Appropriately...Chapter 39, one of the better ones in Marvin:) I wrote it to Miriam Makeba's "Pata Pata". What a terrificly joyful song. I captured the energy in 39:)
“He’s here? In this house?” Richard railed.
Maribeth sat at the breakfast table across from her father. A second ago his face had been hidden behind the morning edition of the paper, before she blurted out the news. Now the paper lay crumpled on the surface of the table, a distorted photograph of Tiger Woods demonstrating his re-worked swing. He glared at her, waiting for an explanation. Trish gently placed a hand on top of Maribeth’s, and answered for her daughter.
“Now dear, just remain calm until you hear…” she began.
Richard shot her a steely glance. “You’re in on this, too?”
“No, Richard. I just heard myself, moments before you came down to breakfast. I think perhaps we should call the paramedics. I’m not sure. What do you think?”
“What the devil are you talking about?”
“No, Momma. I’m worried sick, but at least he’s talking. I haven’t heard a scream, or even a moan. So far I think he’s okay. Every time I ask him if he’s all right, he says, ‘Yes, yes, my dear, I’m fine. Some very strange things are happening to me, that’s all.’ I don’t know what that means. I wish he’d unlock the door.”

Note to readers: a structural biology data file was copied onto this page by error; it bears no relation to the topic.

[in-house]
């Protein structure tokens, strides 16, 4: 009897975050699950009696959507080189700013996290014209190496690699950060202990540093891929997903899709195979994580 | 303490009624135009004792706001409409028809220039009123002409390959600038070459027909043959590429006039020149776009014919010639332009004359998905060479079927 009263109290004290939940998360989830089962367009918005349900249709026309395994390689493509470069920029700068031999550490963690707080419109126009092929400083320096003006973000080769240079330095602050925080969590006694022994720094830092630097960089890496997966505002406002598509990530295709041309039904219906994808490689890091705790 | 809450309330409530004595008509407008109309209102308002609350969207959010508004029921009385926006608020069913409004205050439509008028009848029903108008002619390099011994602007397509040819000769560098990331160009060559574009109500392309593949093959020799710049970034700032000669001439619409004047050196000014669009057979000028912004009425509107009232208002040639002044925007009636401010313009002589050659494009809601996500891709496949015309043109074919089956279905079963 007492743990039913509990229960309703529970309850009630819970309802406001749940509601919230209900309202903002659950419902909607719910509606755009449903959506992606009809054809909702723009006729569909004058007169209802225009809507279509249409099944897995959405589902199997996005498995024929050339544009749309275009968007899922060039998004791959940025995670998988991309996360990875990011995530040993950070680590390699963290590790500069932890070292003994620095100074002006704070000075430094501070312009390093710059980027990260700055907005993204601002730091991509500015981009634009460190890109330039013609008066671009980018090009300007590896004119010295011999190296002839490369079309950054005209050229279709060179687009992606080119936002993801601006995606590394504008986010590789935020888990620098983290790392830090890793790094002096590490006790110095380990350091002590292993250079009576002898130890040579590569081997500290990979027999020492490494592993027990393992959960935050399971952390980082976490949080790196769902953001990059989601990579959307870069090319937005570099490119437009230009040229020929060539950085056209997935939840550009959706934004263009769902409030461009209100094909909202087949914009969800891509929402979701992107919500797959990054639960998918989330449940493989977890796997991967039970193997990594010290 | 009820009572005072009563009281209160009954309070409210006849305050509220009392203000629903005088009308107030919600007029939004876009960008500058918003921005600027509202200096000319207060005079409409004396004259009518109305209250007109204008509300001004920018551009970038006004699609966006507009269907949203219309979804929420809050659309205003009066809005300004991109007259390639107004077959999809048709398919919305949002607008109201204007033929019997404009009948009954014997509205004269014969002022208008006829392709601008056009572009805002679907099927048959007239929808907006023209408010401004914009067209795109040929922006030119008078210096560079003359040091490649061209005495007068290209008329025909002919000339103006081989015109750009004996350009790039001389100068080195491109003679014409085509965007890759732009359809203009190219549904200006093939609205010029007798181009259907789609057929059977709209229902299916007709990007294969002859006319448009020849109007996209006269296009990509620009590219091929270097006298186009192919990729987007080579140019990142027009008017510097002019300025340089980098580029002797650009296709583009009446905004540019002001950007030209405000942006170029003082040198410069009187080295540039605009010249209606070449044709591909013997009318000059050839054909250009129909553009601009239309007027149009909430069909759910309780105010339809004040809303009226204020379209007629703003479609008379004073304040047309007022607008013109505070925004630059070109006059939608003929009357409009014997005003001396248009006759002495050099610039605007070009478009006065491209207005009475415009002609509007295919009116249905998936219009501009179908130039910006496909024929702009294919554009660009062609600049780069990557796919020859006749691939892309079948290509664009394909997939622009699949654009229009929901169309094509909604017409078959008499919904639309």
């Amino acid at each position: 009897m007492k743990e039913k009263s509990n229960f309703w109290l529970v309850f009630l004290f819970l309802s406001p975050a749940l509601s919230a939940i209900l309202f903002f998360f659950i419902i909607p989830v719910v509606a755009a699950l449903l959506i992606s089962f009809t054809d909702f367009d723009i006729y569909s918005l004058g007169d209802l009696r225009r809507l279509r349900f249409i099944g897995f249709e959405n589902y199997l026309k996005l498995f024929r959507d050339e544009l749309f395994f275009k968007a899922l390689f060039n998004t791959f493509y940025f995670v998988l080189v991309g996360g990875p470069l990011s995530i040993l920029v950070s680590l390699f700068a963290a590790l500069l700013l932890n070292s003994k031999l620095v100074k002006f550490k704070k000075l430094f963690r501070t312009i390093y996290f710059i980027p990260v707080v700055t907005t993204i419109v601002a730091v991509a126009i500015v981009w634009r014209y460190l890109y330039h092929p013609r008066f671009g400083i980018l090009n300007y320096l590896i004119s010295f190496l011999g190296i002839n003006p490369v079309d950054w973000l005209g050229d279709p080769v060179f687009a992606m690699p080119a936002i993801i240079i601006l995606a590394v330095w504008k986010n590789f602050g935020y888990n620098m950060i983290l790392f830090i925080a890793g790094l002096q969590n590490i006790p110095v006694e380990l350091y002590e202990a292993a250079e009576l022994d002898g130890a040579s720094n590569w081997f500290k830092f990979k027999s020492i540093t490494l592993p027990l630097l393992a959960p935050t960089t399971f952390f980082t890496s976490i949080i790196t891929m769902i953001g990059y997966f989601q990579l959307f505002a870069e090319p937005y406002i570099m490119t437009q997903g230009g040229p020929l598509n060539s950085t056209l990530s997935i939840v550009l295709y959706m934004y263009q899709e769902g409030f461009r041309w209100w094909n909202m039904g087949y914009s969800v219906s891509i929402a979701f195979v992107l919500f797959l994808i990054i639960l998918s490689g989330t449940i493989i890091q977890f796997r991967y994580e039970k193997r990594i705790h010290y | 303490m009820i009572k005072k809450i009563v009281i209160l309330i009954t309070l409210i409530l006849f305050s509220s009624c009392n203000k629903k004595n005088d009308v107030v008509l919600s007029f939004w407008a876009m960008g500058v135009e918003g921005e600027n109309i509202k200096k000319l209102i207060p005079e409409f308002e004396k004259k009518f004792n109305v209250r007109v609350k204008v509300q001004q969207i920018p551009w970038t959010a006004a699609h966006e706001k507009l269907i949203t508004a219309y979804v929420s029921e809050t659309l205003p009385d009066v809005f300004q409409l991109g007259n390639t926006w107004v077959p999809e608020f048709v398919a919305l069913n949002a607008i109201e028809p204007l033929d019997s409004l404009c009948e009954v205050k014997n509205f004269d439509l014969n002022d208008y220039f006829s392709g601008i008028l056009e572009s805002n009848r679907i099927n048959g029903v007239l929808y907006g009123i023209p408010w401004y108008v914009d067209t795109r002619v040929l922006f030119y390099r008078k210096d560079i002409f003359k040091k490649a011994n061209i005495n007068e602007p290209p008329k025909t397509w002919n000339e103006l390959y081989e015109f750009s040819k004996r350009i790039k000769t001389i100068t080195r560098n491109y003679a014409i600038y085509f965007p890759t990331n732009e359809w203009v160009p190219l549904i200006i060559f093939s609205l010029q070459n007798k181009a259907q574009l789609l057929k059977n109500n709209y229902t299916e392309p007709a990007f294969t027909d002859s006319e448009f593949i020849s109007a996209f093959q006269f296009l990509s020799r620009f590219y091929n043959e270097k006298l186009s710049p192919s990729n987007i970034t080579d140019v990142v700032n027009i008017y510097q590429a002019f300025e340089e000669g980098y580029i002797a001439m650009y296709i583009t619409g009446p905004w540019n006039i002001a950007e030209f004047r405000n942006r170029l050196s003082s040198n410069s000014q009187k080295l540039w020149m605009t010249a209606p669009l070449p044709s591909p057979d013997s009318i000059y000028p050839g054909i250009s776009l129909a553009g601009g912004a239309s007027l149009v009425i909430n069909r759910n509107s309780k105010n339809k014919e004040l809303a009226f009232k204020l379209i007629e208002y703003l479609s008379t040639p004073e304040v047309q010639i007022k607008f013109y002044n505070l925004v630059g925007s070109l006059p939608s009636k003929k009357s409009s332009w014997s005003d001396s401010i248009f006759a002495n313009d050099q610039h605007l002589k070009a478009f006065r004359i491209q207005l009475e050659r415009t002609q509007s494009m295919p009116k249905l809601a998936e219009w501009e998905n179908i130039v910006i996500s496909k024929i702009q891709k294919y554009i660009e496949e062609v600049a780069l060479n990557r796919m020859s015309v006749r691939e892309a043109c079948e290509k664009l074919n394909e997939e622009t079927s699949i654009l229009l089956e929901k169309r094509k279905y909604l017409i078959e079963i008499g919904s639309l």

“Explain yourself, Maribeth Anne Harris. What did he do? And WHY is he here?”
“I was up all night, Daddy, outside the door to his room.” She closed her eyes, revisiting the scene.
“He injected himself. Last night, about eleven…”
Ten fortuh-nine, Robert mentally noted. He stood in his usual place, close to the table with a carafe of coffee at the ready.
“Outside by the bar. I watched him do it…there wasn’t a thing I could do to stop him.”
She recounted the whole affair, every detail, as Richard sat dumfounded listening, his jaw drooping. At several points Trish raised her hands to cover her mouth, shook her head in amazement, slowly.
“Hydrochloric acid? Oh dear, whatever possessed him…”
“Less than half a drop, Momma. There were so many other chemicals he mixed. So many. I was right there. He kept saying he knew exactly what he was doing. I couldn’t stop him. I really couldn’t even doubt him after seeing all that I’ve seen.”
She finished by explaining that she couldn’t leave him alone, even for a few hours, at John Delilah’s loft, and so she made the decision to bring him home with her again. What other possibility was there?
“There was none, dear. You did the right thing,” Trish consoled her.
“You should have taken him straight to Denver General…or the looney bin,” Richard offered curtly. “I can’t believe he actually did it.” He snapped his head over to Robert.
“Go downstairs to his room. Knock. If he doesn’t answer, break the door down. I’ll be damned if some kook is going to croak…”
“The pleashuh is all mine, suh.”
“Robert! You will do no such a thing,” Trish said. She removed the napkin from her lap and set it firmly onto the table next to her plate. “You will remain here in the kitchen. I’ll go to him myself. If he is sick, then we will call for an emergency unit. If he is not, then we will leave him be until such time that he unlocks the door himself. Is that clear?” she said—looking at Richard.
“Puhfectly, ma’am.” It had become clear to Robert from years of observation concerning household matters whose word was law when push came to shove. He brought the carafe to Richard’s cup. Bending close to Richard’s ear, he spoke in an apologetic, low voice.